R.A.P.: It sounds like the relationship between production/creative and sales is pretty good as compared to many stations in the U.S..
Craig: Yes. It's not adversarial. We spend an hour in a meeting once every two or three weeks discussing any problems with clients or interpersonal problems. That has helped a lot, too. We feel we can get a lot more done and make a lot more money for the station if we all work together and subjugate the egos. We might not like each other very much, but if we all work together, everybody will make a lot more money with a lot less aggravation.
R.A.P.: Almost all the spots you've sent for The Cassette are thirties? Don't you produce many sixties?
Craig: We don't get a lot of sixties up here. They're generally all thirties, and we sell fifteens, too. I don't know why that is.
R.A.P.: Do you have a different rate for sixty second spots?
Craig: Yes. It's cheaper than two thirties but more than one thirty.
R.A.P.: Would you say that most clients buy the thirties because they're cheaper than sixties?
Craig: No. I just think a lot of clients don't need sixty seconds to get their point across. A well written spot can be ten seconds long. If they want to get across their name, their sale and their address, we can do that in fifteen seconds if they want it. Generally, everything we do is a thirty. It's rare when we get a sixty. We get sixties coming in nationally, but even then, they're kind of rare.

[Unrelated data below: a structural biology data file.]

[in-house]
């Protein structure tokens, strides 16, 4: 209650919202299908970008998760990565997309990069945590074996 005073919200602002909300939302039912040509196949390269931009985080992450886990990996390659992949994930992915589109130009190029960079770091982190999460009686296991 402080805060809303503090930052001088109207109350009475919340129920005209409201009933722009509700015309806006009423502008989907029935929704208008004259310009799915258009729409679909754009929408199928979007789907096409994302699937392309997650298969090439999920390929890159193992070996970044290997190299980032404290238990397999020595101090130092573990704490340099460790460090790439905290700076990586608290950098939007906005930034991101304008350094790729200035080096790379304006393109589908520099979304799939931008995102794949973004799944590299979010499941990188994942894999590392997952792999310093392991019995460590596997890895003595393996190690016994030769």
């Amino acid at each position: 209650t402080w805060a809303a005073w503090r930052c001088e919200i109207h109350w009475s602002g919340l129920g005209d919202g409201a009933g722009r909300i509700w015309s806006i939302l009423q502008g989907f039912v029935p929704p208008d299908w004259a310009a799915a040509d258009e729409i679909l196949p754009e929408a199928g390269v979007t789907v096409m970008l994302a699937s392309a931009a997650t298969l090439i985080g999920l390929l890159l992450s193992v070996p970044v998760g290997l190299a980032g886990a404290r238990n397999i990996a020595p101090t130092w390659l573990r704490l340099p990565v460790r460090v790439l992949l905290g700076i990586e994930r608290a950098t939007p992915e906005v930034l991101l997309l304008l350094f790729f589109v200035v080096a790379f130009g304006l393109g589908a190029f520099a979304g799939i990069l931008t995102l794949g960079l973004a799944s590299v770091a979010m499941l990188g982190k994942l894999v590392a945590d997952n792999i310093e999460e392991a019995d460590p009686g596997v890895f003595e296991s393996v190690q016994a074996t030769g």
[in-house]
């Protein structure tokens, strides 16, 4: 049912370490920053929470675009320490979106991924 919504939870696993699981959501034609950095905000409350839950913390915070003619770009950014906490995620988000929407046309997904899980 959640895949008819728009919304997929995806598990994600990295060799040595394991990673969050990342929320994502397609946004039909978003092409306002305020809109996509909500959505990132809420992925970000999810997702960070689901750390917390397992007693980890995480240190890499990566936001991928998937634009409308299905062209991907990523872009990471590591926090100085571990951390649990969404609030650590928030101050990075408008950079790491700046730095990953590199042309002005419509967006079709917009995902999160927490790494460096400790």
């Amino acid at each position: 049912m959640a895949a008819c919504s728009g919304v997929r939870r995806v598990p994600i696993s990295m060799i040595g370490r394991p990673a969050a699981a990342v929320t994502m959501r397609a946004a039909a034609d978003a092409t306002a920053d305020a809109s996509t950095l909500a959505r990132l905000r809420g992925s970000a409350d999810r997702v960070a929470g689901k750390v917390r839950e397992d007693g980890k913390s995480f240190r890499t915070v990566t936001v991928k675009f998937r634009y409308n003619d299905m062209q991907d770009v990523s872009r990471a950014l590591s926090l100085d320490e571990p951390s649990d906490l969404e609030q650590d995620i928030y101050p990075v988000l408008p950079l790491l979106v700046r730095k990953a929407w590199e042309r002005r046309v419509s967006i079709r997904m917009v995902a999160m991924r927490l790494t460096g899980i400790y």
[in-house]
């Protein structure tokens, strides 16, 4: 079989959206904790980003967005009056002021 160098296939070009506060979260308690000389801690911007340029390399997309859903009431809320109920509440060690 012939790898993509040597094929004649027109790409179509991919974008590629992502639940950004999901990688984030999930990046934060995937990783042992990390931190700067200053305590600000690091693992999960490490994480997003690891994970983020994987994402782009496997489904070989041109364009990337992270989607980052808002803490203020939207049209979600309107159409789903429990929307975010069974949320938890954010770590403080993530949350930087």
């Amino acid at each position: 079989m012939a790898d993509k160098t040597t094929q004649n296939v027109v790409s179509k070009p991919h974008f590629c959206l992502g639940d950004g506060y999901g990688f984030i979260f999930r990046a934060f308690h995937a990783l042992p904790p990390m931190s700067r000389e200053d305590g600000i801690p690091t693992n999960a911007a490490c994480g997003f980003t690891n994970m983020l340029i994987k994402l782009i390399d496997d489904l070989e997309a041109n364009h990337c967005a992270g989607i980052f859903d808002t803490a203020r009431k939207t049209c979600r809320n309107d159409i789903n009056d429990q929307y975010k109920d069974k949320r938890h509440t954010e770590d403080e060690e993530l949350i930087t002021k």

R.A.P.: How many stopsets an hour are there on CHEZ and how many commercials are there in each stopset?
Craig: There are three sets an hour, and I think the maximum we're allowed is eight minutes an hour; but we can play with that. So, by selling thirties, we get a larger number of clients. We can get sixteen clients on in an hour instead of just eight.
We're only allowed so much commercial time by CRTC. FM stations can only sell so much time per hour. On the other hand, AM stations, if they can sell sixty minutes of commercial time an hour, can go ahead and sell sixty minutes an hour. It has become a very strange situation in Canada. AM is almost completely unregulated. All they have to do is abide by the advertising regulations, and then they can sell all the commercial time they want. FM is tighter regulated. You can only sell so much per day and per hour.
R.A.P.: Why has the AM become so unregulated?
Craig: I think AM stations have gone up to the CRTC and said, "Look, we're losing all our listeners to FM. Let us do what we want so we can stay in business. Let us play more ads. Let us play the music the listeners want." Regarding the music, in Canada you have to play a certain amount of Canadian music. I believe it is thirty percent that has to be Canadian music.
R.A.P.: How many commercials would you say your department produces every day?
Craig: When it gets really heavy, like around Christmas, we do about twenty a day. Usually, we'll average around ten a day. At this station, we're either really hot or really cold. We were really busy last Christmas doing twenty to twenty-five spots a day, from mid-October to mid-January. Through January and February, we were lucky if we were getting five a day. Then from March through June we were up to twenty a day, every day. Lately, it's been slowing down again.
R.A.P.: That kind of load certainly explains the need for several people in your department. What about promos? Are you producing those as well?
Craig: Yes. We do a lot more promos in the summer because we're involved in a lot more things. We probably do about two promos a day during the summer.
R.A.P.: Do Stewart and Renaud write the promos, too?
Craig: Yes, in conjunction with the Program Director and the promotions department. Generally, what happens with promos, if there are promos for specific shows on the station like an album premier, Renaud or Stewart will write something and have it edited and approved by the Program Director. If it's something we're involved in with the community, then it comes through the Promotions Department.